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New Slovak administration replaces govt that collapsed over journalist slayings

© Joe Klamar, AFP | Placards with doctored portraits of former government officials, including PM Robert Fico (L and 2R), seen at an anti-corruption rally and tribute to Jan Kuciak and Martina Kusnirova on March 16, 2108, in Bratislava.

Text by NEWS WIRES

Latest update : 2018-03-22

Slovakia's president appointed a new government Thursday to replace the one that resigned amid a political crisis triggered by the slayings of an investigative journalist and his fiancee.

Prime Minister Robert Fico's three-party coalition stepped down last week following large street protests sparked by the Feb. 25 shooting deaths of reporter Jan Kuciak and Martina Kusnirova.

It is not clear if the move will reduce tensions, but anti-government rallies scheduled for Friday were cancelled.

Before he was slain, Kuciak was reporting on alleged Italian mafia ties to associates of Fico and corruption scandals linked to Fico's leftist Smer-Social Democracy party.

President Andrej Kiska on Thursday swore in a Cabinet composed of the same three parties as previously, and led by Peter Pellegrini, formerly the deputy prime minister.

"It's your responsibility to fight to win public trust," Kiska told the government members.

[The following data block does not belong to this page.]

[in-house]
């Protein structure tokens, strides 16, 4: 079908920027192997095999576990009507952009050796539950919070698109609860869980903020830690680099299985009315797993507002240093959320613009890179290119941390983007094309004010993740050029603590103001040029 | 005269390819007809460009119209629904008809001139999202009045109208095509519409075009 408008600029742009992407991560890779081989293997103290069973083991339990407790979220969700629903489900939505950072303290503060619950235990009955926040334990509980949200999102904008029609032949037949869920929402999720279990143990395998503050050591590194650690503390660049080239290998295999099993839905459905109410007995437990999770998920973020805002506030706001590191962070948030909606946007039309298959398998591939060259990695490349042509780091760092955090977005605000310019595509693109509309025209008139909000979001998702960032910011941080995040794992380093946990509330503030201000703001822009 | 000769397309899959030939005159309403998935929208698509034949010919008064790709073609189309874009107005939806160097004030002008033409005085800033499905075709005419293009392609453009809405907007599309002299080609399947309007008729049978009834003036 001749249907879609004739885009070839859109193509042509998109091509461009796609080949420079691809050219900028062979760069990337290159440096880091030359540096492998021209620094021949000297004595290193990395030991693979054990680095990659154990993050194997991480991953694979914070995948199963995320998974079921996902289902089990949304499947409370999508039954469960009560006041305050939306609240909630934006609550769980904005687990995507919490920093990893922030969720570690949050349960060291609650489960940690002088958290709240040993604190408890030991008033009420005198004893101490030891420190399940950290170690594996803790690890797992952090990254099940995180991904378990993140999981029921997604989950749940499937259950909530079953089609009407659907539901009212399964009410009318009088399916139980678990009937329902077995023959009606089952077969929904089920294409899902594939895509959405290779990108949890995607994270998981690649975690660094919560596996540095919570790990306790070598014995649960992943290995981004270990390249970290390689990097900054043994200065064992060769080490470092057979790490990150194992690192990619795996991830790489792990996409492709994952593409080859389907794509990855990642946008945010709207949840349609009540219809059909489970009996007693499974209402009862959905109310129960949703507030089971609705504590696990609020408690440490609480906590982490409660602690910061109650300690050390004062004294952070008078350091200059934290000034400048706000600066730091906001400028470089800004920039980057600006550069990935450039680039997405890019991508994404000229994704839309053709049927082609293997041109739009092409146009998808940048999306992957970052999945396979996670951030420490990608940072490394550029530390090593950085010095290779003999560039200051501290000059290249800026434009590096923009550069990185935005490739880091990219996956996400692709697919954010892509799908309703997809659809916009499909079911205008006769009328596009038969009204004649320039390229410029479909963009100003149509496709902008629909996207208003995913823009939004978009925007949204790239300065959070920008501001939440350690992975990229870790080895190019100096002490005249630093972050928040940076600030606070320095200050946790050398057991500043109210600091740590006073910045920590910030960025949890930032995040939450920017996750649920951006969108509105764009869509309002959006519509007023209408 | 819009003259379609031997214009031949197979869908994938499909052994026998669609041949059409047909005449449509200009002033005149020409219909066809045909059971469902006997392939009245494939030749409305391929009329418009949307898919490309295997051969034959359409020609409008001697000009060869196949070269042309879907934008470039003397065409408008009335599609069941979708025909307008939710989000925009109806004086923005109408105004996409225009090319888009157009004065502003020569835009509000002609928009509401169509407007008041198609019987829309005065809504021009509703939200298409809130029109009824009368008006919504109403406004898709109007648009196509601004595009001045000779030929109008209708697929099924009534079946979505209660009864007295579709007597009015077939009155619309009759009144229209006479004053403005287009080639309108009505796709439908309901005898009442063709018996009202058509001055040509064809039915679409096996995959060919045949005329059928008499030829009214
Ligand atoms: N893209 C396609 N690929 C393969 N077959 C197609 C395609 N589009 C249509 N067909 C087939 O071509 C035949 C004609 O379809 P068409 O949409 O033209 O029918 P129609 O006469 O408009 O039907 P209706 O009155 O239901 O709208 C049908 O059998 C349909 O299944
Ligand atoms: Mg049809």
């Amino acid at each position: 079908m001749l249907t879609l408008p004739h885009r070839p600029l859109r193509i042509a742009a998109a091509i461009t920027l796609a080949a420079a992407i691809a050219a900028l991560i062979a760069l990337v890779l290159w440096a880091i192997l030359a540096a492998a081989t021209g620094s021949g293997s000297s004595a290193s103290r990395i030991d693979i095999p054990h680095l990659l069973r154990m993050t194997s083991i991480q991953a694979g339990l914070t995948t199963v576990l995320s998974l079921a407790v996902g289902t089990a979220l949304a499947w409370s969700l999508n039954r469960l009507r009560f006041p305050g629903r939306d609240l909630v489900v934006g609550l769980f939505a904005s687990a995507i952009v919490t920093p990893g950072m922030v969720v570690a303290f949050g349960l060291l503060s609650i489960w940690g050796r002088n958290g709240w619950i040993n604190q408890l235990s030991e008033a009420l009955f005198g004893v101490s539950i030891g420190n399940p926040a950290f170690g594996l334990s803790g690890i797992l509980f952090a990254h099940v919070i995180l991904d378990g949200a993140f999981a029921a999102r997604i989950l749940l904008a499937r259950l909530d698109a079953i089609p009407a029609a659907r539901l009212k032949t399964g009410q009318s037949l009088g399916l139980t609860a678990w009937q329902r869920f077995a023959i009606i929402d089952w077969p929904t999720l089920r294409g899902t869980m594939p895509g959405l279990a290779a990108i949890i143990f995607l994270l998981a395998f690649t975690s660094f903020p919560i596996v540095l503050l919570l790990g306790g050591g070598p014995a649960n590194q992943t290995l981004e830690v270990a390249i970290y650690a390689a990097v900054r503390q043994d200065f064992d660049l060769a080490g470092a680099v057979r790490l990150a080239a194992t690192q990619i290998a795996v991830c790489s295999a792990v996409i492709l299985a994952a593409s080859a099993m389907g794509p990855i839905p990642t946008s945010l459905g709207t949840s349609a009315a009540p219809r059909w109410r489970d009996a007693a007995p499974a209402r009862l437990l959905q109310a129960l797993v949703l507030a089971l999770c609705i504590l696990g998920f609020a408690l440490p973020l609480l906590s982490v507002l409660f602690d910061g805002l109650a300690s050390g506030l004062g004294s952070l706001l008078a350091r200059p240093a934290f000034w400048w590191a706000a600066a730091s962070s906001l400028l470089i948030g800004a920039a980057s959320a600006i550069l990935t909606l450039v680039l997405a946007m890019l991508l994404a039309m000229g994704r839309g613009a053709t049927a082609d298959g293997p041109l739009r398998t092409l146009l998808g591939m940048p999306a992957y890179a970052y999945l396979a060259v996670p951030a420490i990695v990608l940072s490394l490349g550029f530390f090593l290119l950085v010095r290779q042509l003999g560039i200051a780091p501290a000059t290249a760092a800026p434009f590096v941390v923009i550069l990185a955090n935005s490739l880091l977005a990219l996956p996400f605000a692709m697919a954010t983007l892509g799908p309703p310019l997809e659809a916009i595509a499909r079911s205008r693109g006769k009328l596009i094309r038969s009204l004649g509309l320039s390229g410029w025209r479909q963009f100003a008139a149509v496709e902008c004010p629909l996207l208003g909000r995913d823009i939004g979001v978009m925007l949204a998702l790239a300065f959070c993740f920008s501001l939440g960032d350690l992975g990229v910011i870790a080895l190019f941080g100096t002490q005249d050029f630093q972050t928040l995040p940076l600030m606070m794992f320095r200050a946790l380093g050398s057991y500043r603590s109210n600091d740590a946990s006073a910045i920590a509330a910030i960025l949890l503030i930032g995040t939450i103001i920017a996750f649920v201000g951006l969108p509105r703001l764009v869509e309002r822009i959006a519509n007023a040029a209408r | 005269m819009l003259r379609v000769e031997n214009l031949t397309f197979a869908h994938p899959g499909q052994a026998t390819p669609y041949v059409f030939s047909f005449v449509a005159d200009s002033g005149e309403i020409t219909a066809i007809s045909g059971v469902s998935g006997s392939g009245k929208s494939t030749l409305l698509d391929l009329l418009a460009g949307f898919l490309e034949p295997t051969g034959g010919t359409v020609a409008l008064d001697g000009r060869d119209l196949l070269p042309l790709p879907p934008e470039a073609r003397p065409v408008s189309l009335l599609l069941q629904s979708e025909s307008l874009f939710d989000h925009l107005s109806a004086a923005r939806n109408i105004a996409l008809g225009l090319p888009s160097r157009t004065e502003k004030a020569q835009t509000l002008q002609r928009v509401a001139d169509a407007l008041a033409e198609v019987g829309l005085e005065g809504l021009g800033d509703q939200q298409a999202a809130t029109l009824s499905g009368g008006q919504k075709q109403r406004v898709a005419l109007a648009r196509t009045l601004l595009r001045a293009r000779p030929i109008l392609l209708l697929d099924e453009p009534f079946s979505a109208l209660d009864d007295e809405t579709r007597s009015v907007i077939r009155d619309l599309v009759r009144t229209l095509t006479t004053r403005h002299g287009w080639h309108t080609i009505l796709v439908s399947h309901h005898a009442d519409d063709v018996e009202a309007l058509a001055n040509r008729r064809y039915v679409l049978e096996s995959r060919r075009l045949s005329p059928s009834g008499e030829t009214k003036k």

Pellegrini pledged to "renew the stability of Slovakia."

>> Thousands attend vigils for slain Slovak anti-corruption journalist

Pellegrini changed five ministers of the 14 in the previous government, but since he is also deputy chairman in the Smer-Social Democracy party, no significant policy changes are expected. His government is likely to continue Fico's strong anti-migrant policies.

The coalition will face a confidence vote in Parliament but it's likely to win, because it has 79 of the 150 seats in Parliament.

Later Thursday, organizers of the anti-government protests said they will be closely watching the new government.

"We haven't finished yet, quite the contrary," they said in a statement. "We're here and ready to take to the streets again."

The protesters were demanding a thorough and independent investigation into the shooting deaths, with the participation of international investigators, and the creation of a credible government.

Tens of thousands of demonstrators have rallied repeatedly across Slovakia since the bodies of Kuciak and Kusnirova were found shot dead at home, the biggest anti-government protests since the 1989 anti-communist Velvet Revolution.

They don't trust that the Slovak police will be able to investigate the slayings properly.

Kiska expressed the same opinion, saying Thursday it will be "necessary to replace the police leadership."

(AP)

Date created : 2018-03-22

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